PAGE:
|Patient Safety Power Plays – November 2015||32573||Patient Safety News
Patient Safety Power Plays|| The results are in, and thanks once again to our partners, Canadian Patient Safety Week and Canada's Virtual Forum on Patient Safety and Quality Improvement are an unqualified success. Clearly, people are engaged in the journey to improve patient safety in the healthcare system. Whether by sharing information, creating videos, sending questions during the Forum, or tweeting their thoughts and ideas, people are showing us that patient safety matters deeply to them. We counted 1,100 viewers who logged on during the Forum on October 28-30th, 2015. And the Forum is not restricted to Canadian viewers alone people from seven countries tuned in to hear what our dedicated speakers had to share. This year we unveiled special videos sharing the stories of healthcare providers personally affected by tragic events while caring for patients and their families. It reminds me that patient safety is a concern for everyone involved in healthcare. I deeply appreciate the courage of anyone who chooses to share a personal story in order to help all of us think of ways to improve care. Thank you for taking the time to work toward such a challenging goal – safer healthcare for all. Do you have a personal highlight from Canadian Patient Safety Week and/or Canada's Virtual Forum? I'd love to hear from you. Email me at firstname.lastname@example.org I would also like to remind you that the archive is available at www.asklistentalk.ca. Feel free to watch your favourite session again or use it for one of your patient safety opportunities. Yours in patient safety, Chris Power||05/11/2015 4:00:00 PM||05/11/2015 5:27:59 PM||392||http://www.patientsafetyinstitute.ca/en/NewsAlerts/News/Pages/Forms/AllItems.aspx||html||False||aspx|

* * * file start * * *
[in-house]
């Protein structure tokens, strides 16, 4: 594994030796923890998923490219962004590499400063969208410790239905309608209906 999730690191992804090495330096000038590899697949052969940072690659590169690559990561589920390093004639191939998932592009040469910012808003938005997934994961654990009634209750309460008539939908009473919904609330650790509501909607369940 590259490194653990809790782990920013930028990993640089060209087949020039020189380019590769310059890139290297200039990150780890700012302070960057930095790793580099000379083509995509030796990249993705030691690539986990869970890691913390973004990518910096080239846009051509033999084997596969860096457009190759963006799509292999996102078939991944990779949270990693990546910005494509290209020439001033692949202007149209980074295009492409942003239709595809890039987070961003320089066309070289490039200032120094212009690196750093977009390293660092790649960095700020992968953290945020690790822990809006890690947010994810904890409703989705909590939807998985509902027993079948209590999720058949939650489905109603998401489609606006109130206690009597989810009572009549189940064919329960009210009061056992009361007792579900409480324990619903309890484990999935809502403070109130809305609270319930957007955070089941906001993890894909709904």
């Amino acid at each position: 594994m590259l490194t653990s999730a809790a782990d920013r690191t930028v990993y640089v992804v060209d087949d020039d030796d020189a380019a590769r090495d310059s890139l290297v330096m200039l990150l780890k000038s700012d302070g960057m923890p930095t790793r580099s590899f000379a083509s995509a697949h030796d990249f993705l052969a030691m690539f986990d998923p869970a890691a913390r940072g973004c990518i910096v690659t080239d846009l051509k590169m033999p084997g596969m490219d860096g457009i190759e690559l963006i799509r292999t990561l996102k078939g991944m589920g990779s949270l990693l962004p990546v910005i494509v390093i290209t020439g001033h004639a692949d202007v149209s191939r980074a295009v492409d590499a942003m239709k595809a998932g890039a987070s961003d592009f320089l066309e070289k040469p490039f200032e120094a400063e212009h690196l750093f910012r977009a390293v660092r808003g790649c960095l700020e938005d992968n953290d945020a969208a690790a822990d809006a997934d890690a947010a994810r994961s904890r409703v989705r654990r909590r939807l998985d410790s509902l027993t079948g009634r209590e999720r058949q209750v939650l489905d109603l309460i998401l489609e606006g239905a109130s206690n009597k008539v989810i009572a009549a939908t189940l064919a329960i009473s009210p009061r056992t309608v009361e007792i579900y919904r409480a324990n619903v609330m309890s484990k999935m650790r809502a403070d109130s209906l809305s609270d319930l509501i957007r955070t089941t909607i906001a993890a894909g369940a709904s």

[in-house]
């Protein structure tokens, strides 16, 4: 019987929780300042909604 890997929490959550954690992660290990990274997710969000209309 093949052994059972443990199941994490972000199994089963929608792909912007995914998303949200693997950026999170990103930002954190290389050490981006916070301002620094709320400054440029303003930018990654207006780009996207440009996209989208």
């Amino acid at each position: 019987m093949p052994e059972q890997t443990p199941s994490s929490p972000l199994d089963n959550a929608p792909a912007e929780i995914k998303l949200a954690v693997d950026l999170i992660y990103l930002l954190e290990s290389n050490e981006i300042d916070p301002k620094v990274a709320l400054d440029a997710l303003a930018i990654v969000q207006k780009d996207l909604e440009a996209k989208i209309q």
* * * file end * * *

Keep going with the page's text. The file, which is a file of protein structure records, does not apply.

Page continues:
|New Campaign Promotes Family Presence||32566||Patient Safety News|| On November 10, 2015, the Canadian Foundation for Healthcare Improvement (CFHI), in partnership with the Institute for Patient- and Family-Centered Care and a dozen leading healthcare organizations across Canada launched the Better Together Partnering with Families campaign that encourages hospitals to adopt family presence policies that view family members as 'partners in care' rather than as 'visitors.' Family presence policies enable patients to designate family members or other caregivers to have unrestricted access to them while they are hospitalized. "Family presence is an innovative approach enabling family and loved ones to more fully participate in patient care by being present for physician rounds and helping their loved ones with transitions in care," says Stephen Samis, Vice President, Programs, CFHI. "Our polling shows that nine in 10 Canadians support family presence. We are encouraging hospitals to start a conversation with their patients, families and staff about making this change." Recent research shows that nearly half of Canadian hospitals have policies that are at least somewhat accommodating, with about a quarter of hospitals receiving top marks for having visiting policies that promote family presence and participation. Many leading hospitals have already adopted family presence policies in place of more traditional visiting hours, including Kingston General Hospital, Alberta Health Services South Campus and Providence Health Care in Vancouver, British Columbia. The family presence policy innovation is a practical step organizations can take to deliver more patient and family-centred care. Benefits of family presence include better informed assessments and care planning; lower readmission rates; fewer medication errors and improved medication adherence; maintaining cognitive function in seniors; fewer falls and other accidents; improved coordination of care; reduced lengths of stay and emergency department visits; decreased patient and family anxiety; improved organizational culture; and improved patient outcomes. "Patients are more comfortable, family members are less stressed, and emotional healing seems to be very positive," says Kathy Stewart, Patient Experience Advisor at Kingston General Hospital. "There's a real sense of collegiality and feeling that there's a team in place." This campaign is supported by leading healthcare organizations such as Accreditation Canada; B.C. Patient Safety & Quality Council; Canadian College of Health Leaders; Canada Health Infoway; Canadian Patient Safety Institute; Health Quality Council of Alberta; Imagine Project; Manitoba Institute for Patient Safety; Patients Canada; Patients for Patient Safety Canada; Registered Nurses' Association of Ontario; and the Saskatchewan Health Quality Council. Healthcare delivery organizations spanning the continuum of care – including hospitals, health authorities, long term care facilities and others – that are interested in adopting family presence policies are encouraged to take the Better Together pledge on CFHI's website. Pledging organizations will be recognized on the website and have the opportunity to become part of an online learning community to share strategies, challenges and successes. Pledging to the Better Together campaign consists of at least one of the following 1) A commitment at a healthcare leadership level to review their organization's current visiting hour policies and website with input from patients, families, clinicians and other staff, including those who have direct experience with 'visiting' policies; 2) A commitment to develop a family presence policy; and 3) A commitment to implement family presence policies and monitor impacts. The campaign is supporting healthcare organizations to make this change, providing free resources to hospitals to make the change and implement family presence policies. To learn more about the Better Together campaign and take the pledge, please visit http//www.cfhi-fcass.ca/WhatWeDo/better-together||04/11/2015 11:00:00 PM||05/11/2015 6:52:20 PM||418||http://www.patientsafetyinstitute.ca/en/NewsAlerts/News/Pages/Forms/AllItems.aspx||html||False||aspx|